I didn't think I was going to like this one, given that I just read and disliked another novel about Muslims living in an Anglo land. I'm happy to report that I was wrong.
The novel tells the story of Sirine, who lives with her cranky-but-lovable uncle in "Teherangeles" and who works as a chef in a Lebanese-Middle Eastern restaurant. She meets and falls in love with a Han, a professor who is a wanted man in Iraq (because of his former association with Americans there before Saddam's revolution). Han's family is still there, but for him to return to his country might prove fatal. The evolution of the couple's story is interspersed with the uncle's fantastical tale of a young Arab man who might or might not have grown up to be Omar Sharif (!) and the mother who searches for him with the help of a dog, an old mermaid, a jinn, and assorted other characters.
The book's structure reminds me of the film version of The Princess Bride--the grandfather's storytelling alternating with the events concerning Buttercup and Westley. Note, though, that the fable told in Crescent has no moral--the uncle says so specifically. :-)
I really liked the writing. The tastes, smells, sounds, touches all come through loud and clear, but somehow they're all rolled up in a gauzy veil. I can completely believe there is a Mideast enclave just like this in Los Angeles. Very well done. Minor nitpicks: someone should correct the copy on the book jacket--it contradicts the text in a few places. There are also a few typos in the text itself, but not enough to irritate.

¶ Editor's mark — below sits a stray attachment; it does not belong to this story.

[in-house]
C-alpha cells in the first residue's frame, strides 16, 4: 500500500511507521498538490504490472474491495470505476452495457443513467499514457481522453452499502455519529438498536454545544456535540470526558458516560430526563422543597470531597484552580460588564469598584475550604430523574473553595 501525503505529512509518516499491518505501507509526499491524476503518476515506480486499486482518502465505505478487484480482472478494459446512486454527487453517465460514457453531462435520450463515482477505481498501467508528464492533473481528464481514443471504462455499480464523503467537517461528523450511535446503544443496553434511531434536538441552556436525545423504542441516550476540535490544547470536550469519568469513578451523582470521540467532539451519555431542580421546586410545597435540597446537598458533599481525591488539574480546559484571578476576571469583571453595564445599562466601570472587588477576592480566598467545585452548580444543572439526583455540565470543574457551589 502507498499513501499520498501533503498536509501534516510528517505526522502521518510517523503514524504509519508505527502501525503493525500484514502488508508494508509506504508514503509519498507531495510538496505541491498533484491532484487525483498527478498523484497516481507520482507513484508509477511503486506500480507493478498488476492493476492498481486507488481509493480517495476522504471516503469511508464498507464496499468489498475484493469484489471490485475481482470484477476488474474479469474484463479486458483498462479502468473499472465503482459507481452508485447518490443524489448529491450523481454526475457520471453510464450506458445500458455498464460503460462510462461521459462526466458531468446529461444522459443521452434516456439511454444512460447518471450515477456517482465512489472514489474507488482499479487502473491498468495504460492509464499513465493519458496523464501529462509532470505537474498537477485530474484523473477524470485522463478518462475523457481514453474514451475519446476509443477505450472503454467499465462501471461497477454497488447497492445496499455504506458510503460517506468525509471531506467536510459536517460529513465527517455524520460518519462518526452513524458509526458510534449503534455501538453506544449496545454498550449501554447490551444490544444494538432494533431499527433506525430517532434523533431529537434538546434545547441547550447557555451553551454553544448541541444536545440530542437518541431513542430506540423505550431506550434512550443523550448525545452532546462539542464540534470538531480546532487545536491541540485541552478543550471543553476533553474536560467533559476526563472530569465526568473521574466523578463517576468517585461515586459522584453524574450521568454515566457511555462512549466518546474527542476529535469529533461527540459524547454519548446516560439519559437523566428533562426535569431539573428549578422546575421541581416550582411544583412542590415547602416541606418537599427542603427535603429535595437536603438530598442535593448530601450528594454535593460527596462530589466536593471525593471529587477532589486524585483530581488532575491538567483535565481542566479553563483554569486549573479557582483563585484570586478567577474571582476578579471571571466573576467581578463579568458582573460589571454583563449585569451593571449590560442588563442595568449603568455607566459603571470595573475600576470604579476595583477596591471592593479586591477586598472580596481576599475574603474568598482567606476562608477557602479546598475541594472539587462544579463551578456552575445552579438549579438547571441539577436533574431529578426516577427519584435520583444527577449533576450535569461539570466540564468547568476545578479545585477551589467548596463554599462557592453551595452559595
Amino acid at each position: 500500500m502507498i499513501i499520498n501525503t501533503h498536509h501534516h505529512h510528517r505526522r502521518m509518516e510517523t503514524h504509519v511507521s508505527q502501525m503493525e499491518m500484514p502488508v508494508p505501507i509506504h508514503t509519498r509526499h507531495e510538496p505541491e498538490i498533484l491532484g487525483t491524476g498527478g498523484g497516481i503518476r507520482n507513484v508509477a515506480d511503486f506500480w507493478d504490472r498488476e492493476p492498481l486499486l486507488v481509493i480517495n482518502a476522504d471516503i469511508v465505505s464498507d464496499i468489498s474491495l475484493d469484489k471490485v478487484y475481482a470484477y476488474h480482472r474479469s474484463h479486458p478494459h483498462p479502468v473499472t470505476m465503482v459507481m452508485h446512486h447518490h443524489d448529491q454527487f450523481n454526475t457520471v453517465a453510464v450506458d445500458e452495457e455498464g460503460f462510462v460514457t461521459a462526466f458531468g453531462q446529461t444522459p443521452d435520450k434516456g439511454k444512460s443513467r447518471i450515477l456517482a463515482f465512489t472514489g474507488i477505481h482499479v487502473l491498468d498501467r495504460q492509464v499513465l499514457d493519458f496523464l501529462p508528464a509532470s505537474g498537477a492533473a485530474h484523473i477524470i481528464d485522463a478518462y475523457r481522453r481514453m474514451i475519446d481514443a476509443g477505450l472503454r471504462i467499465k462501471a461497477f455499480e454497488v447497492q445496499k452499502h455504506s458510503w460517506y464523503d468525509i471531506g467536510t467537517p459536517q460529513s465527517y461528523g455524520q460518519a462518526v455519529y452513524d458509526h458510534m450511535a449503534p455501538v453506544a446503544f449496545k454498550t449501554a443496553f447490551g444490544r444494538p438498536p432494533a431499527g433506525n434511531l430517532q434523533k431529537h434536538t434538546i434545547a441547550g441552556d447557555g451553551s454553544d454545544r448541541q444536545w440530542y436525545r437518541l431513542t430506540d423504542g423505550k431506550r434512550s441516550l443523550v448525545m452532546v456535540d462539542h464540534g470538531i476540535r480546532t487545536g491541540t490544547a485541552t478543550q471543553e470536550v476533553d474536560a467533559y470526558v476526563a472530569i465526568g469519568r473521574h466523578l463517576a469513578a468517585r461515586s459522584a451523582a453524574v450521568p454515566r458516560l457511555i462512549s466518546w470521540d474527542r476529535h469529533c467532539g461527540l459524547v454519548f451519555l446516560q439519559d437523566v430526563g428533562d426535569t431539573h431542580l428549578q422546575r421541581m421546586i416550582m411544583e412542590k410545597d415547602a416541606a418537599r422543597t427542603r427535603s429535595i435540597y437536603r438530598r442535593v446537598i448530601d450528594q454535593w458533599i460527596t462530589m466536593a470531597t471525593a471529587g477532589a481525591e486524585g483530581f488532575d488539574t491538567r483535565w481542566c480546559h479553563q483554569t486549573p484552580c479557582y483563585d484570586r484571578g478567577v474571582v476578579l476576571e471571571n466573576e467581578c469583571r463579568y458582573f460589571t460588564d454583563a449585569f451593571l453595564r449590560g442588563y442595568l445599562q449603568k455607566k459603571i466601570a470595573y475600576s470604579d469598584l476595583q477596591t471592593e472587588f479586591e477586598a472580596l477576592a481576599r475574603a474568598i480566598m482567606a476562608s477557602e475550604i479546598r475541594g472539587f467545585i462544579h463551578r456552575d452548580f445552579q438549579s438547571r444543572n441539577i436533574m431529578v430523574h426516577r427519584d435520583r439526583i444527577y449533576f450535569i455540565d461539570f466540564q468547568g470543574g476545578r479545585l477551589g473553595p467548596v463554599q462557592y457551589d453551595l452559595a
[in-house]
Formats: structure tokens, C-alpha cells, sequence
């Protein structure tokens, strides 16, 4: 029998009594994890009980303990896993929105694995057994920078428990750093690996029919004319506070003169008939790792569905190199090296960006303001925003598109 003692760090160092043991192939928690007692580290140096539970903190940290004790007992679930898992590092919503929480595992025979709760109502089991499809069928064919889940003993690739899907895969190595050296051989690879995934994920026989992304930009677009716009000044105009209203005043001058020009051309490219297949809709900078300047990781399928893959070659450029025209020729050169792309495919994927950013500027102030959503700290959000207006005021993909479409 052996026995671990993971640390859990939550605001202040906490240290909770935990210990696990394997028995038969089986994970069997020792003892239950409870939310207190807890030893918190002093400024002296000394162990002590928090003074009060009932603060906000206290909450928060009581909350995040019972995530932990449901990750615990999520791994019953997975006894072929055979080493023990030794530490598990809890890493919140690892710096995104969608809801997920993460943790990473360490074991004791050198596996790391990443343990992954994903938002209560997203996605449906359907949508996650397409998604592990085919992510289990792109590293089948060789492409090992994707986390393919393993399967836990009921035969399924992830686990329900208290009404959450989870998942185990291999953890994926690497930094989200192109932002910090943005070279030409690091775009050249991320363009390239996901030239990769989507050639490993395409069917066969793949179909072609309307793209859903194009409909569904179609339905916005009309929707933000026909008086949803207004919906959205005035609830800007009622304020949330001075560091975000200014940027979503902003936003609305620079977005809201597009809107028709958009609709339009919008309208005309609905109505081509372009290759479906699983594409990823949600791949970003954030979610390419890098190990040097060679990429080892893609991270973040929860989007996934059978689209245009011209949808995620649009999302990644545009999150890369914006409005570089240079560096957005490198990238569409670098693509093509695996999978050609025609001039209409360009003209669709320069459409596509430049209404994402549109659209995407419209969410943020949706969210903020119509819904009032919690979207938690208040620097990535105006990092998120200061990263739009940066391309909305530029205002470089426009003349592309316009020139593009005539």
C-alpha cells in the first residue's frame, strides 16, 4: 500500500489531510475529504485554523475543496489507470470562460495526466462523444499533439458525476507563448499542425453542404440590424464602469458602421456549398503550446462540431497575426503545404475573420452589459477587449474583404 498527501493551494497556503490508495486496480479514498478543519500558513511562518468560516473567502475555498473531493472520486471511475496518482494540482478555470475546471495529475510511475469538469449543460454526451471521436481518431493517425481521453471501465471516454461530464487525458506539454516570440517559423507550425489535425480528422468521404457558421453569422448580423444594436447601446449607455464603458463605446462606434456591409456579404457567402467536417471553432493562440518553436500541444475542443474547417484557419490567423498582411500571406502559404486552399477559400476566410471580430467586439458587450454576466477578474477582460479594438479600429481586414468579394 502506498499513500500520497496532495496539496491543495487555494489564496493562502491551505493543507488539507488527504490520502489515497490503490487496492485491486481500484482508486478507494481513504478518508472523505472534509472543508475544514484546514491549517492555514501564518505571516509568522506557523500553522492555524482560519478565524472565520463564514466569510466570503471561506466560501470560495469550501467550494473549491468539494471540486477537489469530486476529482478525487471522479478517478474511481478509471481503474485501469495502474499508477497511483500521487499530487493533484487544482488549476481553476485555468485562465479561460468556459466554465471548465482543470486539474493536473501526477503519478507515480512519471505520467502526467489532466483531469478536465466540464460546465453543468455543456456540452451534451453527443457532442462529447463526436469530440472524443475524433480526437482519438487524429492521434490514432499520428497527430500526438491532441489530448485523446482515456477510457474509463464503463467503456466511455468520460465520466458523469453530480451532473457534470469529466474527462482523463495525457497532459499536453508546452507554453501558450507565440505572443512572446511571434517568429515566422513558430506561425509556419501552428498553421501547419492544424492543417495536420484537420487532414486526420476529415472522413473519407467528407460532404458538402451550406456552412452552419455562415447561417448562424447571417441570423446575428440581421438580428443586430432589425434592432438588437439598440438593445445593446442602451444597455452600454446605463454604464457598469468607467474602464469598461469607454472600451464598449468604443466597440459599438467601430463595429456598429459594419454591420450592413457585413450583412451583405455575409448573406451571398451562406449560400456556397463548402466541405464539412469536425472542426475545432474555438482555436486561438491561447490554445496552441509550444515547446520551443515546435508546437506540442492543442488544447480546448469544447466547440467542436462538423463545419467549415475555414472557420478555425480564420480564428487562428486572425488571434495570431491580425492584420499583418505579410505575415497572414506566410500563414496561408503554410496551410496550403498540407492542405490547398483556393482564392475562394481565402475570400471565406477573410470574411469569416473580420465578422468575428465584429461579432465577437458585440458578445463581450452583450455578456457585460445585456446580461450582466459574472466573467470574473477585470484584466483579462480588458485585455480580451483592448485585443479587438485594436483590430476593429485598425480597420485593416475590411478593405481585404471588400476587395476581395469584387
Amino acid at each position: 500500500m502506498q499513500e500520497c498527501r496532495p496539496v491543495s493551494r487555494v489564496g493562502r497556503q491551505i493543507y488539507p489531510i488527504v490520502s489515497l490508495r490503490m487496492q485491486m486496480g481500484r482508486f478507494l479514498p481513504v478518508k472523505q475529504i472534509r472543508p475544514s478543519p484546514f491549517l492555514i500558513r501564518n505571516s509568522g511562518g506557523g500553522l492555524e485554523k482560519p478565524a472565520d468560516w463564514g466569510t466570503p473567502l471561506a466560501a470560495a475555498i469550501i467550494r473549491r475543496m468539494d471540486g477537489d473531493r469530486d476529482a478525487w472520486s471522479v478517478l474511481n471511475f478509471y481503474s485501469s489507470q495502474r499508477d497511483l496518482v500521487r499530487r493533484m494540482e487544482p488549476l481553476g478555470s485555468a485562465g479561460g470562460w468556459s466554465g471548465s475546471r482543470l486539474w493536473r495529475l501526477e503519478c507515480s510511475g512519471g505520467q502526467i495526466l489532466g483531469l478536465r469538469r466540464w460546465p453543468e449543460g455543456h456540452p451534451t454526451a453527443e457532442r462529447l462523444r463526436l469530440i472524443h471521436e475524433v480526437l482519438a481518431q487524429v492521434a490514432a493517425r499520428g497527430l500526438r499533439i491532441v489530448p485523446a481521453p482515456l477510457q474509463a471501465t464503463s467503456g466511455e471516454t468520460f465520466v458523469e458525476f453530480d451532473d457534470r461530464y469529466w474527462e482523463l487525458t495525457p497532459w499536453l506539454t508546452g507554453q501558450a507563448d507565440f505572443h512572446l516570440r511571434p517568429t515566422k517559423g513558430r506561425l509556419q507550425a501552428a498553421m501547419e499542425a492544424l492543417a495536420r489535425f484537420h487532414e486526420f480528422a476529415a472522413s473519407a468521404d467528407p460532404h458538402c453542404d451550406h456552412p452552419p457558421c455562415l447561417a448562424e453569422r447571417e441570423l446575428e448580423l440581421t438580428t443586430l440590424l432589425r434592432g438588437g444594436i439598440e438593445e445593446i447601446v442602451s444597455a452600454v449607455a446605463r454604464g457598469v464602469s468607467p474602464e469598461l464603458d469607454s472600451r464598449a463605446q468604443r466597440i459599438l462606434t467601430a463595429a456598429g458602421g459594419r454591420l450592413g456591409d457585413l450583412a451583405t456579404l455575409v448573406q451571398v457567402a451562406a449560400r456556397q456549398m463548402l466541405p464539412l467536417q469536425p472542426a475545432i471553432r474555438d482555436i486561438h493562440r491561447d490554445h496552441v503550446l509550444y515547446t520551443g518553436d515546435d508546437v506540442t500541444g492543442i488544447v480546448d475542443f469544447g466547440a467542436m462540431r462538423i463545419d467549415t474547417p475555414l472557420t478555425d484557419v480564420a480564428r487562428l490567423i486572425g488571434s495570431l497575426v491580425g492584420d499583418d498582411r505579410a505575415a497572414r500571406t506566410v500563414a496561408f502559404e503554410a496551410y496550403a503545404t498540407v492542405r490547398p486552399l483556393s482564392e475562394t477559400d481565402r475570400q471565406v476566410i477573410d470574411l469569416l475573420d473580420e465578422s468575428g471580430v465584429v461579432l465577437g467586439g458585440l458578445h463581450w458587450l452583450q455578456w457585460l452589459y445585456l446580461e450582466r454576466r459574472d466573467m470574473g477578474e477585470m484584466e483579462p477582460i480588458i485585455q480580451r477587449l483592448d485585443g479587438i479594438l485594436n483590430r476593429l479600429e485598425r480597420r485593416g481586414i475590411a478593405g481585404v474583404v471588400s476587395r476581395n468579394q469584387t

Some of the characters are realized more fully than others, but I didn't mind so much. Sirine seems realistic, and it was refreshing to have an older female protagonist who wasn't desperate to get married or have kids. The only drawback to her character was that she seemed a bit passive for most of the story. This may be a cultural difference, though.
I wish we had read this for the book club instead of the other novel.